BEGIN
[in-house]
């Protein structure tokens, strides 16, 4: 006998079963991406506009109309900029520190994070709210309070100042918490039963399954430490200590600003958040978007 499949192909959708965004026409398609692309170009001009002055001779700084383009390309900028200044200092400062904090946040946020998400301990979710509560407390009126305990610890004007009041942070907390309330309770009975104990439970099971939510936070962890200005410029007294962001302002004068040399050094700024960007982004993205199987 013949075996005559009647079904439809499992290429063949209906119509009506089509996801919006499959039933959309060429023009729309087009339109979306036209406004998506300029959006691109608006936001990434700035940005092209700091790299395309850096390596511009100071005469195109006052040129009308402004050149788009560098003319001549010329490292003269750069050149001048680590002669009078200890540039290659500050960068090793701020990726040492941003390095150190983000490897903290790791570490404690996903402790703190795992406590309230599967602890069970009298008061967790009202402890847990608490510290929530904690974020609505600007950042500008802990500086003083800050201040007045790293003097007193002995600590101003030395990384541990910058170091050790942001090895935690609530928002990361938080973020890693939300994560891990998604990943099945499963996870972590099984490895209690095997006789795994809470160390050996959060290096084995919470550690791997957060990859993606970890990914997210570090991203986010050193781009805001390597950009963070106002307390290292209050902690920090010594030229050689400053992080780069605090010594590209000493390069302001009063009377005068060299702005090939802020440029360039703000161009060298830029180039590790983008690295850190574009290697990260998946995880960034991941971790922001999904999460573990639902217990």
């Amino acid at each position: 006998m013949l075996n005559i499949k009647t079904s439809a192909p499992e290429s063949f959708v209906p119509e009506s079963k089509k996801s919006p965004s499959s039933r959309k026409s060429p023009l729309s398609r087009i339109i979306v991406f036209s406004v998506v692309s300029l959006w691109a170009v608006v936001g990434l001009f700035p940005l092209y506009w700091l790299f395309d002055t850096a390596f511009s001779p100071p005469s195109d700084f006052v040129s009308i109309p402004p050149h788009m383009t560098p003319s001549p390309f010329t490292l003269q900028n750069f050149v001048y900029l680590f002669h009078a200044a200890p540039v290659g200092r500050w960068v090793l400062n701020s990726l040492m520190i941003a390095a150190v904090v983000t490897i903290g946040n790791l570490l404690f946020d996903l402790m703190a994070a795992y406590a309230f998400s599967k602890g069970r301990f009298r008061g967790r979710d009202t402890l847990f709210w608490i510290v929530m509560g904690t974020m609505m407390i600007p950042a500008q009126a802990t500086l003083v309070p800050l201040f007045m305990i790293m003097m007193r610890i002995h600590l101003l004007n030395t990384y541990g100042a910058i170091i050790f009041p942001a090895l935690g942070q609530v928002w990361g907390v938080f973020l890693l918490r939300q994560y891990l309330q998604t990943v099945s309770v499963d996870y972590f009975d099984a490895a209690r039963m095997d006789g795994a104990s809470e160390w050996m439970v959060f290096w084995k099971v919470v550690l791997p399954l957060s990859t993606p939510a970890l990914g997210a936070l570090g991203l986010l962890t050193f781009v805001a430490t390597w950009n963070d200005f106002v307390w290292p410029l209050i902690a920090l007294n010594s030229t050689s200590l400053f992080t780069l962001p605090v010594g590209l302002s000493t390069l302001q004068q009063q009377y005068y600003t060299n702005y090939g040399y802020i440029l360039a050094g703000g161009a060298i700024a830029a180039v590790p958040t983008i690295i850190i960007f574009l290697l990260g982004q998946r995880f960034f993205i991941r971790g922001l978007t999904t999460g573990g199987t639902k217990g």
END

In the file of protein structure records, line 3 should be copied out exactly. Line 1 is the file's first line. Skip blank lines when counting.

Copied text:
């Amino acid at each position: 006998m013949l075996n005559i499949k009647t079904s439809a192909p499992e290429s063949f959708v209906p119509e009506s079963k089509k996801s919006p965004s499959s039933r959309k026409s060429p023009l729309s398609r087009i339109i979306v991406f036209s406004v998506v692309s300029l959006w691109a170009v608006v936001g990434l001009f700035p940005l092209y506009w700091l790299f395309d002055t850096a390596f511009s001779p100071p005469s195109d700084f006052v040129s009308i109309p402004p050149h788009m383009t560098p003319s001549p390309f010329t490292l003269q900028n750069f050149v001048y900029l680590f002669h009078a200044a200890p540039v290659g200092r500050w960068v090793l400062n701020s990726l040492m520190i941003a390095a150190v904090v983000t490897i903290g946040n790791l570490l404690f946020d996903l402790m703190a994070a795992y406590a309230f998400s599967k602890g069970r301990f009298r008061g967790r979710d009202t402890l847990f709210w608490i510290v929530m509560g904690t974020m609505m407390i600007p950042a500008q009126a802990t500086l003083v309070p800050l201040f007045m305990i790293m003097m007193r610890i002995h600590l101003l004007n030395t990384y541990g100042a910058i170091i050790f009041p942001a090895l935690g942070q609530v928002w990361g907390v938080f973020l890693l918490r939300q994560y891990l309330q998604t990943v099945s309770v499963d996870y972590f009975d099984a490895a209690r039963m095997d006789g795994a104990s809470e160390w050996m439970v959060f290096w084995k099971v919470v550690l791997p399954l957060s990859t993606p939510a970890l990914g997210a936070l570090g991203l986010l962890t050193f781009v805001a430490t390597w950009n963070d200005f106002v307390w290292p410029l209050i902690a920090l007294n010594s030229t050689s200590l400053f992080t780069l962001p605090v010594g590209l302002s000493t390069l302001q004068q009063q009377y005068y600003t060299n702005y090939g040399y802020i440029l360039a050094g703000g161009a060298i700024a830029a180039v590790p958040t983008i690295i850190i960007f574009l290697l990260g982004q998946r995880f960034f993205i991941r971790g922001l978007t999904t999460g573990g199987t639902k217990g």